OUR ROUTE

RiDE (UK) - - Group Ride -

The York­shire Dales Na­tional Park cov­ers 841 square miles, with amaz­ing rid­ing to be found through­out. The way we went – an an­ti­clock­wise loop away from and back to the A1 – is not in­tended to be the de­fin­i­tive great­est sin­gle route within it. In­stead it’s a mix of roads we chose to test our sports tourers in a va­ri­ety of sce­nar­ios – from bumpy to smooth, from wide to nar­row, and from desolate to busy. It starts off from Bedale, head­ing across to Reeth and then Th­waite on a run of pretty, easy-go­ing and gen­er­ally quiet back­roads. We took a scenic diver­sion on the road from Feetham to Langth­waite (turn right at the Punch Bowl Inn) – rec­om­mended so long as you’re happy on tight, sin­gle-track car­riage­ways. The road from Th­waite to Hawes – the But­ter­tubs Pass – is a bel­ter but can be quite touristy. Things get qui­eter as you leave Hawes, skirt­ing the Rib­ble­head Viaduct to head for Skip­ton, be­fore traf­fic builds up again on the east­bound A-roads. Biker-friendly eater­ies in­clude the Pen­ny­garth Café in Hawes and the Route 59 Café a few miles out­side Skip­ton on the A59.

Si­mon, though he’s not so en­thu­si­as­tic about the MT’S hy­per­ac­tive be­hav­iour. “For me, it’s al­most too ea­ger to leap about, on the verge of be­ing way­ward. It forces you to read a road in three di­men­sions — up and down, as well as what di­rec­tion it’s go­ing — es­pe­cially over some of those crests.”

HAWES TO HAR­RO­GATE

58 miles Af­ter filling up in Hawes (this time the Yamaha’s fuel light ping­ing on be­fore its trip has reached 100 miles), the next morn­ing we head south-west on the B6255. It’s a smoother, calmer, more flow­ing road than yes­ter­day’s fran­tic But­ter­tubs ac­tion, though by any nor­mal mea­sure still an in­cred­i­ble place to ride: quiet, fast, free and chal­leng­ing enough to keep you on your toes. The sense of empty space and sprawl­ing views in all di­rec­tions means, at times, it even gives the slight­est sub­tle sense of fly­ing — though one that’s quickly put in per­spec­tive when we find our­selves be­ing buzzed by an RAF Tu­cano.

It’s a great chance to get to com­pare the bikes’ en­gines. The BMW’S 999cc straight four is in­stantly impressive, not just be­cause it’s out­ra­geously fast — the most pow­er­ful and the most torquey of the three bikes — but be­cause it’s also fault­lessly flex­i­ble and con­trol­lable with it. “The fu­elling is amaz­ing,” con­firms Jimmy. Even set to Dy­namic (the most ag­gres­sive of the XR’S var­i­ous rid­ing modes) it’s im­pos­si­ble to get it to hic­cup from a shut throt­tle. The two-way quick­shifter is equally slick, seam­lessly swap­ping gears with­out need­ing you to touch the clutch.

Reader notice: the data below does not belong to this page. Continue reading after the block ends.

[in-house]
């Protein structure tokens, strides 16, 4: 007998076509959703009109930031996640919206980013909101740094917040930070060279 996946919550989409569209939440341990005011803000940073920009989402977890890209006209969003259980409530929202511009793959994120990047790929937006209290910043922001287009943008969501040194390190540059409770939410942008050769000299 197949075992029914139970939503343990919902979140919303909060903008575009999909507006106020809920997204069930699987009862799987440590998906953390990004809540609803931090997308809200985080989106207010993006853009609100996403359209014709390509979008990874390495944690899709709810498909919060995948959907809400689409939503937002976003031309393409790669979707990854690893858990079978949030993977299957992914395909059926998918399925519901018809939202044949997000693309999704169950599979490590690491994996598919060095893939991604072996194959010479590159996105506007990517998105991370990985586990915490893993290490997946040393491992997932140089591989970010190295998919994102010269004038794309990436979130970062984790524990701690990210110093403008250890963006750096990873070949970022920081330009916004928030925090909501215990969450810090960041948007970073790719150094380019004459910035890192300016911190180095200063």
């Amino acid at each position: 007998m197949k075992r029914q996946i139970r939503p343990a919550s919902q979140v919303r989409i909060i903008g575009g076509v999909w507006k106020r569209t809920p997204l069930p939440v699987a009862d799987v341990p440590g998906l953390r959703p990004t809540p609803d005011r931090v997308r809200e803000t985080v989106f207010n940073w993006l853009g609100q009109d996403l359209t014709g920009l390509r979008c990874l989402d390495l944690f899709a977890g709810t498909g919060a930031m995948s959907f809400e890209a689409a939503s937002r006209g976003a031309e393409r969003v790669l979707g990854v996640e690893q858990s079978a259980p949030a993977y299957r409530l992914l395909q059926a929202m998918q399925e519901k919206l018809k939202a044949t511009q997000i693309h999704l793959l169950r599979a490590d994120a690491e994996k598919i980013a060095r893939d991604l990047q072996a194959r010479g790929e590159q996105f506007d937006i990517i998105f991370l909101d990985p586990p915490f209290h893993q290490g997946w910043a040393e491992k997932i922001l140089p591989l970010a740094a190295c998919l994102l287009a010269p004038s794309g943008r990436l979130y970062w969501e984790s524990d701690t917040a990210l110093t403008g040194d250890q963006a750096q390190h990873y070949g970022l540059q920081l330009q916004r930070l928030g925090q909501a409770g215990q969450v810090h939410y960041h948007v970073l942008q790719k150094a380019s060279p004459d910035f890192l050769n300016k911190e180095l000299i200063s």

There’s a slight coarse­ness to the com­bus­tion — not the same thing as the mo­tor­way tin­gles, which you barely no­tice out here when the mo­tor’s mov­ing up and down through the rev range — but the power de­liv­ery is per­fectly, per­ma­nently obe­di­ent. “The BMW’S mo­tor isn’t as in­ter­est­ing or charis­matic as the Yamaha, but it’s more con­trol­lable,” says Si­mon.

“It’s a great chance to get to com­pare the bikes’ en­gines”

“The Kawasaki has a flex­i­ble engine too,” adds James. “You can just stick it in sixth gear and ride the midrange.” The Z1000 has the only mo­tor here that isn’t de­scended from a su­per­bike but in­stead, has been de­vel­oped purely for its pur­pose as a road­ster – with the small­est pis­tons, the long­est stroke and the big­gest ca­pac­ity of the three bikes here, its peak fig­ures need the fewest revs. It of­fers up a huge amount of easy, ef­fort­less, lin­ear drive, but does so with­out a scorch­ing, ag­gres­sive, ex­plo­sive char­ac­ter. Tellingly, none of us feel the need to try its Low Power mode.

“The Z1000 has a sort of carby feel, like it’s say­ing, ‘I’m go­ing to add speed in my own time,’” ex­plains Si­mon. “And in some ways, I pre­fer that to the MT-10, es­pe­cially on bumpy back­roads. I feel like I can move the throt­tle a frac­tion and it’s not sud­denly go­ing to leap about ev­ery­where.”

Ah yes, the MT-10. Its engine re­sponse is ra­bid — it’s like there’s no fly­wheel weight to tem­per things, so the slight­est tweak of the throt­tle in­stantly sends the mo­tor off through the revs. Shut­ting the twist­grip sim­i­larly re­sults in sud­den, sharp engine brak­ing and so fre­quently tran­si­tion­ing between a closed and slightly open throt­tle feels… well, how would you de­scribe it, Si?

“When I started rid­ing the MT-10 on back­roads, or in traf­fic, I couldn’t think of a suit­able curse,” he scowls, shak­ing his head. “I just wanted to get off and throw it in a ditch. I lit­er­ally couldn’t con­trol it.”

“Get­ting back on the throt­tle does feel a lit­tle crude,” rea­sons Jimmy. “It’s a flaw, but it doesn’t an­noy me. The Stan­dard engine mode is the smoothest, which helps at low speed or when you’re in low gears.”

Turn­ing left at the re­mark­able Rib­ble­head Viaduct on to the B6479, we skirt through Set­tle and pick up the busier, calmer A65 and A59 back to the mo­tor­way. Pick­ing taller gears (a good excuse to use the stan­dard quick­shifter) does help tame the Yamaha’s ex­cess en­thu­si­asm, let­ting us ap­pre­ci­ate the engine’s other traits — like its gor­geous, growl­ing, gar­gling off­beat ex­haust note, courtesy of its cross­planecrank’s fir­ing in­ter­val.

Sin­gle-track black­top wind­ing through the hills... per­fect

“I say, I say, I say... My dog has no nose...”

Who­ever is hav­ing the beans goes at the back...

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